on 1 February 2009
It is the word "Mindful" that is written in bold in the title of this handsomely laid out work intended for travelers, expatriate managers and others working in unfamiliar surroundings. It aims at assisting the user to consciously make the effort to understand others and work effectively across cultures. The authors deliberately state that their work is not for interculturalists or human resource managers--who should know better already. Suffice it to say, however, that these latter might indeed be well aware of the book and the possibility of suggesting it or putting it in the hands of those they serve. Thus this review is written very much with the interculturalist, the consultant and training room facilitator in mind.
As in many professional fields, breaking new ground may not be about proposing radically new theories or presenting as yet unheard of research, but in saying as simply and clearly as possible what we know to be best practice in a specific area of competence. The intercultural field is not beyond this need. Over the years a certain set of principles, approaches and models have been developed that assist individuals and organizations to address the ever increasing frequency of cultural interaction at every level. This book places this information in coherent, usable and in relatively simple language for end users.
An attractive presentation and considerable white space make the book easy to read, particularly for the many of us who have now consume more print in pixels than in ink. The authors, both interculturalists of experience and stature, have taken care to make the book interactive, encouraging us to apply the ideas contained to our own person and our experiences. It frequently asks us to assess the degree to which we find ourselves culturally inclined to or engaged in ranges of behavior, belief, concepts and practices.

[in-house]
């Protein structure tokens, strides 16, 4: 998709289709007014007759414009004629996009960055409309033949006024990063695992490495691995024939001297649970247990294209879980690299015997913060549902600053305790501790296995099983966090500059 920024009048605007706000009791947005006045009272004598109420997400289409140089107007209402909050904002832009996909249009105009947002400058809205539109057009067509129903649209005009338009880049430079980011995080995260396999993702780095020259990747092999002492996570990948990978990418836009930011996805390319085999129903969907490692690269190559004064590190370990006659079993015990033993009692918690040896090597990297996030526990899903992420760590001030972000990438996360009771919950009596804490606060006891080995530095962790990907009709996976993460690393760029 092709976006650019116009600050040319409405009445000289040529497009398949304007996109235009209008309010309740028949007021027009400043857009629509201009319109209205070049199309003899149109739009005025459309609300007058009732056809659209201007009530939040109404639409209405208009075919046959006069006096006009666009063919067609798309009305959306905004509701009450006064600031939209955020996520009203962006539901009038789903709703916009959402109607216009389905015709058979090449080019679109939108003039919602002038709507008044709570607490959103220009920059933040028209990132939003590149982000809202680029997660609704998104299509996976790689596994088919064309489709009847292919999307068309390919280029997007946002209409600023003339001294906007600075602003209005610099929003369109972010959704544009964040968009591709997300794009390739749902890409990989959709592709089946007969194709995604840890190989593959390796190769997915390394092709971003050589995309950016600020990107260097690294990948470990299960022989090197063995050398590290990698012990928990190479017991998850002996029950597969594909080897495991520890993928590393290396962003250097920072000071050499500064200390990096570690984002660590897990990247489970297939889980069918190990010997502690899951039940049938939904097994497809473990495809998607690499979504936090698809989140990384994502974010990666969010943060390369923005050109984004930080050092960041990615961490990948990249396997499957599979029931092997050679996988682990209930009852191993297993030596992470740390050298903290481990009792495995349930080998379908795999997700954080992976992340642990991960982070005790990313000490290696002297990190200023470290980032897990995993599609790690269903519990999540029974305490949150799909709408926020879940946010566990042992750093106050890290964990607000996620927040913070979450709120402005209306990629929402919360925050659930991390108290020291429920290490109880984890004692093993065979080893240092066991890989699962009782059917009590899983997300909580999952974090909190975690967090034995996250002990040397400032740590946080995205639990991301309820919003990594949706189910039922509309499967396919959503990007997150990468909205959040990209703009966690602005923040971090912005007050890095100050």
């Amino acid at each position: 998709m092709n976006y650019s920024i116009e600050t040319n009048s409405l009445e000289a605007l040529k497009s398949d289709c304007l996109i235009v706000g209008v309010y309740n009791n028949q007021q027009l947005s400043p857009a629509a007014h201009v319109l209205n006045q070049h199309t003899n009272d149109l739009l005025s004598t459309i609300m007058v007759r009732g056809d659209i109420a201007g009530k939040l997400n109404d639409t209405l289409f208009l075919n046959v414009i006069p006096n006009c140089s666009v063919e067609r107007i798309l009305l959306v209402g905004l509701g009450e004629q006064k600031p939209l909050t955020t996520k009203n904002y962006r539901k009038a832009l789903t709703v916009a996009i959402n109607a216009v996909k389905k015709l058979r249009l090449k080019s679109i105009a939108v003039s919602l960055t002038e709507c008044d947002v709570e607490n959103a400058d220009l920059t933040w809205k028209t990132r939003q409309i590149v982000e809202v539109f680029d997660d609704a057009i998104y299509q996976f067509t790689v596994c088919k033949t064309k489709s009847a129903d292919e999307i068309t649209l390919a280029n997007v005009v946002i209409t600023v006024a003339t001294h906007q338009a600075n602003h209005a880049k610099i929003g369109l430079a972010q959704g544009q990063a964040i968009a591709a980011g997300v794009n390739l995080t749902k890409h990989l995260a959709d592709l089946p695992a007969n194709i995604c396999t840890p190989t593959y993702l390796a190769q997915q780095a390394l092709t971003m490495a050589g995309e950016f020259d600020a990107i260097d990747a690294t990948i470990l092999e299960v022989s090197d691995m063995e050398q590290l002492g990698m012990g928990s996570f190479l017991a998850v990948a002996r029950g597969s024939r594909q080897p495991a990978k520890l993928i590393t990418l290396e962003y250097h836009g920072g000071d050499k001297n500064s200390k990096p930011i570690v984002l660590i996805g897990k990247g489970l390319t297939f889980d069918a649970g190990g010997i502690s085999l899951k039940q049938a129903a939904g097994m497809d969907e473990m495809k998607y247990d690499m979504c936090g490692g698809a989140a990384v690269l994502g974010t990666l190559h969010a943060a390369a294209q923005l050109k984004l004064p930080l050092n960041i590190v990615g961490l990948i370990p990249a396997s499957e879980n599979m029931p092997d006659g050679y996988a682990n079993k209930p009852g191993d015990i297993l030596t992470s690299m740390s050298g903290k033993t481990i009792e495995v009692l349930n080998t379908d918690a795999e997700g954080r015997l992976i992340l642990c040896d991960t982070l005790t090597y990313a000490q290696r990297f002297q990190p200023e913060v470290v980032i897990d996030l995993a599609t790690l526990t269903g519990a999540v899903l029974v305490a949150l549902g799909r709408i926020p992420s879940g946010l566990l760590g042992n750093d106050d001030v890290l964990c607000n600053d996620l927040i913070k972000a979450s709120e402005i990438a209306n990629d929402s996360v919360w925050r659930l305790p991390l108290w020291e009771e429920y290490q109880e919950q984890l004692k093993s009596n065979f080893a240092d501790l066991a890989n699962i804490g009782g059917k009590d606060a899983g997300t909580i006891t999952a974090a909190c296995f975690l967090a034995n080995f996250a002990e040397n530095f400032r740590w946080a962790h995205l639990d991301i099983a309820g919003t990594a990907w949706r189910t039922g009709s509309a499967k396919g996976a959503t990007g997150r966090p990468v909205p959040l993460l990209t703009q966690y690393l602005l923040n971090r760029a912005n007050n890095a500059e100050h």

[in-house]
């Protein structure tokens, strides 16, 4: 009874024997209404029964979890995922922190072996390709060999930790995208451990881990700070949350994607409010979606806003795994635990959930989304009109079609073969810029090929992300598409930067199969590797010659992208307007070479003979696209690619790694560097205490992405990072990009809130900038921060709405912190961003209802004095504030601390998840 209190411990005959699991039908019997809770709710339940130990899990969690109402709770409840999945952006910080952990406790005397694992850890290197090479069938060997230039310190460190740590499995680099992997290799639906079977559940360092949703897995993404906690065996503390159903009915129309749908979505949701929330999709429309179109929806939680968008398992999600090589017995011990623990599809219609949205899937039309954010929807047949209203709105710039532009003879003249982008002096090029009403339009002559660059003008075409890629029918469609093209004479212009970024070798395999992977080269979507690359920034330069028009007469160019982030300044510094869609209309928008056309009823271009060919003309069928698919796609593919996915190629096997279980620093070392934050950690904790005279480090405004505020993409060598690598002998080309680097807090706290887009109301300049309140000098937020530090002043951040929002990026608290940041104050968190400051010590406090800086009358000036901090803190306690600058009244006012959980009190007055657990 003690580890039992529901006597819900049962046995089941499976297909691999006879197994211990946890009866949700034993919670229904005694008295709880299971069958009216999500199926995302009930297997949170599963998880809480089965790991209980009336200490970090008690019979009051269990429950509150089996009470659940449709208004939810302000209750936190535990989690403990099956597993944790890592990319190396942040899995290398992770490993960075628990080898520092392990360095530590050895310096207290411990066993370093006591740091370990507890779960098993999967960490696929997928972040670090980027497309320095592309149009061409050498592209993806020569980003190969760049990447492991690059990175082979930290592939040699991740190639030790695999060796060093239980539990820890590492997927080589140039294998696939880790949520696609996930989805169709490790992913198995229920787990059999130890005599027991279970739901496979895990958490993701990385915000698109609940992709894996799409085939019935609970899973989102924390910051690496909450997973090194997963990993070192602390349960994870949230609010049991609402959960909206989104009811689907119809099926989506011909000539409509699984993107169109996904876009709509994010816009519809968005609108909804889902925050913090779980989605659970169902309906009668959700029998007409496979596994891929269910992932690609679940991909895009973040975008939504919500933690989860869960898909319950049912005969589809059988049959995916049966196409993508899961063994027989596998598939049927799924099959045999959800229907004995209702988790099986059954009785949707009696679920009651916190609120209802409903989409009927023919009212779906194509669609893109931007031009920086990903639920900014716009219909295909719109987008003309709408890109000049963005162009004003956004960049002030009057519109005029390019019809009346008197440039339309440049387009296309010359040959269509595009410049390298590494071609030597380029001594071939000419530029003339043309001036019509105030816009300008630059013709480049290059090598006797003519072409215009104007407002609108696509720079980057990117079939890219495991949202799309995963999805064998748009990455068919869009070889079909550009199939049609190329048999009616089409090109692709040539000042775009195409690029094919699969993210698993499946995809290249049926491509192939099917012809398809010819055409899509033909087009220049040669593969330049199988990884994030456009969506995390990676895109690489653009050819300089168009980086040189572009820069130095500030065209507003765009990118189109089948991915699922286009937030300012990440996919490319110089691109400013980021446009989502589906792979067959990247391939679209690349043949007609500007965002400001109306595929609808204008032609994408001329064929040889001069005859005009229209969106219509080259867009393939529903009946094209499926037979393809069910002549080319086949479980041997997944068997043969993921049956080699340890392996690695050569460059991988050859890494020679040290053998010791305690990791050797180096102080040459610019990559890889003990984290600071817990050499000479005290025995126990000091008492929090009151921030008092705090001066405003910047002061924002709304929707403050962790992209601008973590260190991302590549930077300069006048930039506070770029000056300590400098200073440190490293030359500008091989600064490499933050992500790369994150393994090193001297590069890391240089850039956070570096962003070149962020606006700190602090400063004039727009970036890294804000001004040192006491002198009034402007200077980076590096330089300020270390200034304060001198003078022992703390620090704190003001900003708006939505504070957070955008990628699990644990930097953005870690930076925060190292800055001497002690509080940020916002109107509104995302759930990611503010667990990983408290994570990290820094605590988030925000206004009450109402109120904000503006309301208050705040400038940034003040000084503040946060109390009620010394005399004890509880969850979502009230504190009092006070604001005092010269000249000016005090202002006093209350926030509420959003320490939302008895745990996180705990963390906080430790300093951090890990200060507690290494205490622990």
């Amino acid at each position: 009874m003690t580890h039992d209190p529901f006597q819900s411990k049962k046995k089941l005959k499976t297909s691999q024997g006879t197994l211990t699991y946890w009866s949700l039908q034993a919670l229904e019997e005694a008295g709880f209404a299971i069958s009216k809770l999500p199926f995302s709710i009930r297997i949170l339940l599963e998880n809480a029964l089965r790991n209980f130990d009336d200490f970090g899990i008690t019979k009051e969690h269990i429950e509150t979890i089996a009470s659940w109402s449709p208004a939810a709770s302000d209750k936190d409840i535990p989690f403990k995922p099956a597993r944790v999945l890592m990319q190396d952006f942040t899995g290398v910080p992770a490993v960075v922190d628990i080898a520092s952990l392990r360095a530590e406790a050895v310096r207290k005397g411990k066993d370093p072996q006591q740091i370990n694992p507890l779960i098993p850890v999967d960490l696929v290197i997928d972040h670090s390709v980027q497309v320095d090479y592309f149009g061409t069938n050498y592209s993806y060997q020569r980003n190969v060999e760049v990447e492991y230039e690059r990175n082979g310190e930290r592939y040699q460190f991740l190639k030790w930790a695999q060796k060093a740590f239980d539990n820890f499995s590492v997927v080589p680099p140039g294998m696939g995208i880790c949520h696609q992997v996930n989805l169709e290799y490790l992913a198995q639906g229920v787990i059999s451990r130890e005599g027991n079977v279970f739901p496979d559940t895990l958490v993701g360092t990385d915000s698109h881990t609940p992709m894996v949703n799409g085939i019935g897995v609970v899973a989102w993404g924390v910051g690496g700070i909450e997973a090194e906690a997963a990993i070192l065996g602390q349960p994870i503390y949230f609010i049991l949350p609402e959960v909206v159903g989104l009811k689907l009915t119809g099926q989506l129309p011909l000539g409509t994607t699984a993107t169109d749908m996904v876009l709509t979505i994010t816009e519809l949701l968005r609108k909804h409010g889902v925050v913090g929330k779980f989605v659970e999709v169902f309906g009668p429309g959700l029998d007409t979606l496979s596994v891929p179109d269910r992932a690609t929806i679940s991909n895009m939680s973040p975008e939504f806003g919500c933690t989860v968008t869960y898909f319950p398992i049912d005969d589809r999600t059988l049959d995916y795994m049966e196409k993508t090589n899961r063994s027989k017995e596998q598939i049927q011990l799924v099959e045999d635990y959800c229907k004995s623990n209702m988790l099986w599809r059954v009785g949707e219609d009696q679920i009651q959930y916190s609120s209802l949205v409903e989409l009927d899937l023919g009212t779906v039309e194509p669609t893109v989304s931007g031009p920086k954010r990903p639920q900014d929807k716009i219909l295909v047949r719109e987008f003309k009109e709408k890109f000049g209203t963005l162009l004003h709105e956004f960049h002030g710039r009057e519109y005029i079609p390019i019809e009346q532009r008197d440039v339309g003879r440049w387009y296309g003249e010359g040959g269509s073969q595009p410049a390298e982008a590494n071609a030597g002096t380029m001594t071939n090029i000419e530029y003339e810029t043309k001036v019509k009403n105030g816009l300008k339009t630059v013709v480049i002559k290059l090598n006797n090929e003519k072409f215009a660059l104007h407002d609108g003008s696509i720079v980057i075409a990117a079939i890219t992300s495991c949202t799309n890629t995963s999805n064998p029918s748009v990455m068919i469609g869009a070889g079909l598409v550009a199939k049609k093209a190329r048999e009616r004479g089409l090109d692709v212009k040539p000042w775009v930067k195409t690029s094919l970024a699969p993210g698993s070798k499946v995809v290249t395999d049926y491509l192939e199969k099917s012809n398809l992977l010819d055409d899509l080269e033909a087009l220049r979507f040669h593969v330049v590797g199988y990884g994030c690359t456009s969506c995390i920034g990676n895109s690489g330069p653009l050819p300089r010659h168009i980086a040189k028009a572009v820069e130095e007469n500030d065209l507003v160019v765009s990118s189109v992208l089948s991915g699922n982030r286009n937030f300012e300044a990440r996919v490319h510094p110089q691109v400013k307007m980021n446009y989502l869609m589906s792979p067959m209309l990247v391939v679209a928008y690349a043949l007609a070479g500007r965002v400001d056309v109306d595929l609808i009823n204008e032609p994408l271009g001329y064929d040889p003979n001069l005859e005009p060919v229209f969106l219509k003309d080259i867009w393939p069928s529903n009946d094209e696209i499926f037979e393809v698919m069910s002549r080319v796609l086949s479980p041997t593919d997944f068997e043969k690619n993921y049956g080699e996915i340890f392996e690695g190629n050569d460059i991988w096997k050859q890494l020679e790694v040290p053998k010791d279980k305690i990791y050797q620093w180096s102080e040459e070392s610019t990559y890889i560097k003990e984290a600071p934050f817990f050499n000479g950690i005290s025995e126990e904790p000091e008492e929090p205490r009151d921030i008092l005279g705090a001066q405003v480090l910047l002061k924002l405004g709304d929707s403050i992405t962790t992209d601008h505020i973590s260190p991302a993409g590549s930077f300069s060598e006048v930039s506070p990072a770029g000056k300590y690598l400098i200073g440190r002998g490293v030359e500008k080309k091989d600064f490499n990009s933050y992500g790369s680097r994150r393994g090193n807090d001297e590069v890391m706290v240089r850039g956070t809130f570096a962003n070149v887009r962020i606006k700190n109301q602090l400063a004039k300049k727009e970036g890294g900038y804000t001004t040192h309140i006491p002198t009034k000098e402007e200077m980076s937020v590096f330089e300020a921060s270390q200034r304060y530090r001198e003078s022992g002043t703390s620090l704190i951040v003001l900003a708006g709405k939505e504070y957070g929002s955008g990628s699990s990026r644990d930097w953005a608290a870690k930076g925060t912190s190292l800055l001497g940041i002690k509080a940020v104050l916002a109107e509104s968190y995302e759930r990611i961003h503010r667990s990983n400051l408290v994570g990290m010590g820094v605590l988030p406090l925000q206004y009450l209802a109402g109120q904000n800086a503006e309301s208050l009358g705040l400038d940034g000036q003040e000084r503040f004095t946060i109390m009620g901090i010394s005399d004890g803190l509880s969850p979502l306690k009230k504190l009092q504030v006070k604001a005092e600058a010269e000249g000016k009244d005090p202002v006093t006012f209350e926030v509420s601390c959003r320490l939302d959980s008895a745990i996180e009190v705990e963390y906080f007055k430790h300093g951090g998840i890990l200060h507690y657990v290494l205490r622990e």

Occasional quotations, generally from working managers experiencing intercultural realities, give a sense of realism and relevance to the intercultural perspective and numerous models and tools taken from the intercultural and organizational development fields.
Too often learning about our own as well as others' culture is the result of mistakes made when we don't know what we don't know about others or our environment. These can be anything from discourteous to fatal depending on the circumstances. So the first step that the authors take is to urge us to be mindful of our own expectations and our cultures, both of origin and of the organizations we are part of. They then address the tensions that exist between culture and personality as well as between individuals and groups, minefields where mindfulness of both cultural characteristics and avoidance of distorting stereotypes are important competences if one is not to lose a professional limb.